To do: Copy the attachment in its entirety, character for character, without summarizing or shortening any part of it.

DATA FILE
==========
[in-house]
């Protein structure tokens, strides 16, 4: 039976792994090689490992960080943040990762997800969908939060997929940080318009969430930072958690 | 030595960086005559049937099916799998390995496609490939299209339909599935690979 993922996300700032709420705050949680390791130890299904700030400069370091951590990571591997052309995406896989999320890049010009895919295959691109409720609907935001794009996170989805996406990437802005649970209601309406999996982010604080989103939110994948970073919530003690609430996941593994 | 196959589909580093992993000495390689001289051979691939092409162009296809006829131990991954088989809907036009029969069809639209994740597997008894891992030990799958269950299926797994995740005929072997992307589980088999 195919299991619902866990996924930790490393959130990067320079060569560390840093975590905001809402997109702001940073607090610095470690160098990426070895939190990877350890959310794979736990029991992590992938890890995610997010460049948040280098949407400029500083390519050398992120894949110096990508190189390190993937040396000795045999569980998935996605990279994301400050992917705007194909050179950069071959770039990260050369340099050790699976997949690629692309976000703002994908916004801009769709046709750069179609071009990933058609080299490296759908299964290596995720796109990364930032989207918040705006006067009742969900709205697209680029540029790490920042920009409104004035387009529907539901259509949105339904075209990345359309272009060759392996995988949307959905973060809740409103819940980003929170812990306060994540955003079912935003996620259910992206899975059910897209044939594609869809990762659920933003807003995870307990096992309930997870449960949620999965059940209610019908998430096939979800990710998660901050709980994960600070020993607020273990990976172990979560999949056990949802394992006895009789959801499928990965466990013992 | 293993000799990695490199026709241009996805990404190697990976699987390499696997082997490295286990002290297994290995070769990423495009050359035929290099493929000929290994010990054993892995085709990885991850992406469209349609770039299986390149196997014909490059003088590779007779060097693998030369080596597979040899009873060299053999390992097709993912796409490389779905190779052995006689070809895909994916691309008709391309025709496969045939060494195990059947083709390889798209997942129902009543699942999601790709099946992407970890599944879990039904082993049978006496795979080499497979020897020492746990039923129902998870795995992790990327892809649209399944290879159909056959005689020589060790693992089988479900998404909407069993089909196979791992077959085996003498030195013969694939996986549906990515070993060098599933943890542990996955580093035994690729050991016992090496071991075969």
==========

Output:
[in-house]
């Protein structure tokens, strides 16, 4: 039976792994090689490992960080943040990762997800969908939060997929940080318009969430930072958690 | 030595960086005559049937099916799998390995496609490939299209339909599935690979 993922996300700032709420705050949680390791130890299904700030400069370091951590990571591997052309995406896989999320890049010009895919295959691109409720609907935001794009996170989805996406990437802005649970209601309406999996982010604080989103939110994948970073919530003690609430996941593994 | 196959589909580093992993000495390689001289051979691939092409162009296809006829131990991954088989809907036009029969069809639209994740597997008894891992030990799958269950299926797994995740005929072997992307589980088999 195919299991619902866990996924930790490393959130990067320079060569560390840093975590905001809402997109702001940073607090610095470690160098990426070895939190990877350890959310794979736990029991992590992938890890995610997010460049948040280098949407400029500083390519050398992120894949110096990508190189390190993937040396000795045999569980998935996605990279994301400050992917705007194909050179950069071959770039990260050369340099050790699976997949690629692309976000703002994908916004801009769709046709750069179609071009990933058609080299490296759908299964290596995720796109990364930032989207918040705006006067009742969900709205697209680029540029790490920042920009409104004035387009529907539901259509949105339904075209990345359309272009060759392996995988949307959905973060809740409103819940980003929170812990306060994540955003079912935003996620259910992206899975059910897209044939594609869809990762659920933003807003995870307990096992309930997870449960949620999965059940209610019908998430096939979800990710998660901050709980994960600070020993607020273990990976172990979560999949056990949802394992006895009789959801499928990965466990013992 | 293993000799990695490199026709241009996805990404190697990976699987390499696997082997490295286990002290297994290995070769990423495009050359035929290099493929000929290994010990054993892995085709990885991850992406469209349609770039299986390149196997014909490059003088590779007779060097693998030369080596597979040899009873060299053999390992097709993912796409490389779905190779052995006689070809895909994916691309008709391309025709496969045939060494195990059947083709390889798209997942129902009543699942999601790709099946992407970890599944879990039904082993049978006496795979080499497979020897020492746990039923129902998870795995992790990327892809649209399944290879159909056959005689020589060790693992089988479900998404909407069993089909196979791992077959085996003498030195013969694939996986549906990515070993060098599933943890542990996955580093035994690729050991016992090496071991075969």